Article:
Monday, 15 November 2010

The Diverse Significances of the Humble Poppy

A clash of cultural symbols, by turns amusing and interesting, took place last week the day before Remembrance Day. The symbol was the poppy. For English speakers (and the French as well, I imagine), the poppy conjures up images of Flanders, the Somme and crosses row on row. For the Chinese, on the other hand, it conjures up the collective memory of the two Opium Wars and humiliation at the hands of foreign powers. Read about the aforementioned clash here.

In fact, I had a much smaller-scale version of the same clash the following day. A number of my students (the overwhelming majority of whom are Chinese) inquired after the flower I was wearing (I had been to a service earlier in the day). I explained to them its significance and, having done that, told them the name of it. Immediately, electronic dictionaries appeared and a flurry of typing ensued, whereupon a collective, almost simultaneous, gasp went round the classroom. Shock registered on a number of faces, followed by questions and remarks such as, "But...but...isn't it illegal?" "You must not have this flower. It is bad" and the like.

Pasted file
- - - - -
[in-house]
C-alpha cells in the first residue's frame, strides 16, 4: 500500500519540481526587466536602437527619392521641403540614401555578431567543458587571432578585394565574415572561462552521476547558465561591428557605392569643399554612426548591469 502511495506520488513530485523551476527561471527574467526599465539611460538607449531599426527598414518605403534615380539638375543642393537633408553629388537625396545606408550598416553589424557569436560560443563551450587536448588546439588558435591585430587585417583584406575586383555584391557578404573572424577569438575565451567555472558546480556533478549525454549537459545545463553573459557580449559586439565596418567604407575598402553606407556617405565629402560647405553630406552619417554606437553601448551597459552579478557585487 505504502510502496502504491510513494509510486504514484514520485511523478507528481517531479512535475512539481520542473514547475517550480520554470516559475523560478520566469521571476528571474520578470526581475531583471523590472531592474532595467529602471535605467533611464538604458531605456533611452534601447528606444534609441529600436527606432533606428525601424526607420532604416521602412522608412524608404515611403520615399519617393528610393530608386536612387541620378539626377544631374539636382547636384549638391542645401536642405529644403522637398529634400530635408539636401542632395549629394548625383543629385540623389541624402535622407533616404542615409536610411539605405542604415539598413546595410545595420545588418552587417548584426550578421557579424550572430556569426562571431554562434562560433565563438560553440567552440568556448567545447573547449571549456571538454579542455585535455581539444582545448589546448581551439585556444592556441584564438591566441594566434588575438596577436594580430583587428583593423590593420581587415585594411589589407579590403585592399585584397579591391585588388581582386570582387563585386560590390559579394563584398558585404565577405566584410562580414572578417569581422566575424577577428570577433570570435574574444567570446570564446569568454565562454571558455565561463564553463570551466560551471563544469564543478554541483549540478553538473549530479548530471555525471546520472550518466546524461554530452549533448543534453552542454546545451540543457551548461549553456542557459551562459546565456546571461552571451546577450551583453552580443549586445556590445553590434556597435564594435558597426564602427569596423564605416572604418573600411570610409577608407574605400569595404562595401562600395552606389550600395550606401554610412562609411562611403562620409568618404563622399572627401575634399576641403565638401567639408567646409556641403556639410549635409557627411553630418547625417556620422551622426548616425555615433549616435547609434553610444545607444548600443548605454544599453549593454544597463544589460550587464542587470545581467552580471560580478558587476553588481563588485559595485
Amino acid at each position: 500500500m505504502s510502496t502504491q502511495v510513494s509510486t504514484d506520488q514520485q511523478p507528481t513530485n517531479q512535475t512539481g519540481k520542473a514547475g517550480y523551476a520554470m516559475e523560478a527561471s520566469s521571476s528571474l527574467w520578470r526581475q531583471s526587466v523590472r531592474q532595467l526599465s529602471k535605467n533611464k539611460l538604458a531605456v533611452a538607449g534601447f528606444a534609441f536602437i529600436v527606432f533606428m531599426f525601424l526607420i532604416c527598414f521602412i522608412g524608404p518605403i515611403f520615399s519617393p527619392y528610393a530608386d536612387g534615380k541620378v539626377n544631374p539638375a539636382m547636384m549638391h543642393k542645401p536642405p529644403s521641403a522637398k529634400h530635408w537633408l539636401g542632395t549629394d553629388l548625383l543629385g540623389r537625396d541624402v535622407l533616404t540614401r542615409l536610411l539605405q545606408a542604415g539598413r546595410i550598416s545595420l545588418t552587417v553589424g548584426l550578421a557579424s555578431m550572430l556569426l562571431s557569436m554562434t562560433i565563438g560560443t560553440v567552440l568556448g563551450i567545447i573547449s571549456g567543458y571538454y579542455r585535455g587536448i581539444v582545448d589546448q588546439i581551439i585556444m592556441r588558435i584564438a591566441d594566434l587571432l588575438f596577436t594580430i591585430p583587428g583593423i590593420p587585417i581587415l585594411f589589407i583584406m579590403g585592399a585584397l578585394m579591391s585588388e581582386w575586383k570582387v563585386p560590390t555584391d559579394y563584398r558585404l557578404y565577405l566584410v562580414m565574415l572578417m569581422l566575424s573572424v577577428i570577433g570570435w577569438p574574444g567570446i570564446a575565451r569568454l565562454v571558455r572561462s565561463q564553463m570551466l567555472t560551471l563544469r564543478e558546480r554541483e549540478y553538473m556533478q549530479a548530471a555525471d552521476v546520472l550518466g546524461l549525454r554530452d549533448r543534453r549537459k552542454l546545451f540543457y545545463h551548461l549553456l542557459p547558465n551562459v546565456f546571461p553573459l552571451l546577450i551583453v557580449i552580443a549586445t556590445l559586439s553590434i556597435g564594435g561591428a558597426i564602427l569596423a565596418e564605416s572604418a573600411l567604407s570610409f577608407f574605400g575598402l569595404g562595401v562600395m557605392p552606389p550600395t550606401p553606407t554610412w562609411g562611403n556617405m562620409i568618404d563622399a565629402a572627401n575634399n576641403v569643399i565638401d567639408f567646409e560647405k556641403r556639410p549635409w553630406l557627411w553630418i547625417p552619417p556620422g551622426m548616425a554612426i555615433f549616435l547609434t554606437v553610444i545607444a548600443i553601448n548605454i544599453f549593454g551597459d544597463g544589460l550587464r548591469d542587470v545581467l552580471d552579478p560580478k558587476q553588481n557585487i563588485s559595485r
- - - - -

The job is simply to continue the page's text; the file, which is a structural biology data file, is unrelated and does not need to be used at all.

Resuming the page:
That such things can have such divergent associations in different cultures fascinates me, diplomatic incident or no. What intrigues me particularly in this case is the fact that, contrary to his advisers, David Cameron still wore the thing. Of course, cultural associations don't de facto trump each other, but it has become an almost reflexive habit of us Westerners over the past forty-or-so years to give automatic deference to other cultures before our own. Cameron's breaking of the mould is slightly refreshing and I can't help wondering if it's a precedent for something.


Matthias said...

I agree. I know of people supposedly Christians who attend a staunch Protestant church,who are Chinese ,when visiting my colleague and her husband (their son) refused to enter the hosue until they had put the black labrador outside. This is feng shui but if they are Christians are they not meant to out away this belief in bad luck

GAB said...

Interesting, Matthias. I must admit I know very little about feng shui or what the basis for it is, so can't really comment on what these folks did. I would be interested to hear how they understood it though.

I'm all for enculturation of the gospel. I think it's a danger for missionaries, and very difficult for them, to draw the line sometimes between bearing witness to Christ and bearing witness to their particular culture. But there is a line to be drawn when certain practices are at odds with the gospel. The trick is working out where that line is. I'm still trying to work out where it was in the Chinese rites controversy in 1715. I've no idea where it is in regards to something like feng shui (though would probably err on the side of caution subject to greater knowledge).